Jun 16, 2012

For the first time in my adult Iowa life...

The Iowa Circus Ringmaster bowed to winner Ron Paul and invited him to take a victory lap in center circle.

No. Wait.

A sample from Polk County GOP co-chair Dave Funk:

“The nominee from Polk County is someone that not only myself but none of the members of my executive committee that I have asked can tell me who that person is,” Funk said, “and to nominate someone who has not been active in local county politics is inappropriate.”

The tortured syntax reflects the shock and awe old party stalwarts felt when a slate of delegates pledged to Dr. Paul carried the day against a "unity" assortment.*

I can't imagine why they were surprised. For a couple of election cycles now, libertarians and their fellow travellers have been rewiring the circuits in the state and county apparatus. Among other things, a Paul enthusiast has become state GOP chairman.

It's a sure bet that tomorrow's news commentary will concentrate on the Paulistas' sneaky lowdown dirty tricks. Like learning the party rules, showing up at meetings, organizing their supporters, working harder, and insisting on their right to frame the debate in their own terms.

If the grassroots Republicans who pay attention to the process disapproved of such tactics, all they had to do was keep endorsing the old GOPers, the small government conservatives who still love ag subsidies, ethanol mandates, American blood in Mideast sand, and even the suspension of whatever Constitutional language is necessary to make the Patriot Act seem a nice warm blanket.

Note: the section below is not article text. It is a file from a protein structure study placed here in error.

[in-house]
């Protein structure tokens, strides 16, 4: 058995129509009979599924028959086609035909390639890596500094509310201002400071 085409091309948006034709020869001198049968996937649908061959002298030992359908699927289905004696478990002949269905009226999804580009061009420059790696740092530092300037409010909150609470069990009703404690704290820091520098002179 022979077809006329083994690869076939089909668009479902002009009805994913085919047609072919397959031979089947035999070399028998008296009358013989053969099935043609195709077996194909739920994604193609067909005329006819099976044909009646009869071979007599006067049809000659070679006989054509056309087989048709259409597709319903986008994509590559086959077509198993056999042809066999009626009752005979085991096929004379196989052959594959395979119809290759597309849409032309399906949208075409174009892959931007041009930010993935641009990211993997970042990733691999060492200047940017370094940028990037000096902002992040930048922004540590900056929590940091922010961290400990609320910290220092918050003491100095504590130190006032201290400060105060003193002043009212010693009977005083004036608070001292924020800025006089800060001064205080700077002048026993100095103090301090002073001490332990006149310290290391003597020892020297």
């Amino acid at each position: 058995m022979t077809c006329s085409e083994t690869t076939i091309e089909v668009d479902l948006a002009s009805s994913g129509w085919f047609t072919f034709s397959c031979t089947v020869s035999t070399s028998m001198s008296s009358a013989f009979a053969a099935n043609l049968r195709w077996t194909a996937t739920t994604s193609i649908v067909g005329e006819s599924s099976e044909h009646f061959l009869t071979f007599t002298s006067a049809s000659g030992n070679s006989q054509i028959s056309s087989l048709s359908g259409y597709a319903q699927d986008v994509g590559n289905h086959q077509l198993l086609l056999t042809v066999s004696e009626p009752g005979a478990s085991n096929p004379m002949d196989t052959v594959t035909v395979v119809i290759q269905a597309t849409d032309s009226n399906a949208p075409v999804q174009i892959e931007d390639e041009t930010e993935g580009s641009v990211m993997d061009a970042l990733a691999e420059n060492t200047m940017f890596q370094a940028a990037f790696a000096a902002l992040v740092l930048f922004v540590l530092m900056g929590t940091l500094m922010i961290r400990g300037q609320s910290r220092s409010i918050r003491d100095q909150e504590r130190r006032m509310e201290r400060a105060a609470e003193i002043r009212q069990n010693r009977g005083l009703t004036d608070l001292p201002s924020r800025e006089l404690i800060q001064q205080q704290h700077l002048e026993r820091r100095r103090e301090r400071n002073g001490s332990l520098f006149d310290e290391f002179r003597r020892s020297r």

At least Romney was smart enough not to call Paul insane too often. Now we'll see if he smart  enough to issue new marching orders to Reince Preibus: "It's going to be a long convention. Let the congressman have his say."


*Danged if that doesn't remind me of Tammany Hall  and the Daly Machine. About every 20 years those thieves fubared things so badly that even the voters started getting the picture. So they trotted out a "unity" ticket (sometimes, especially in New York,  called  a "fusion" slate). That means they retired one old grafter among the dozens up for re-election and inked in one man who, for the moment, appeared to be honest.

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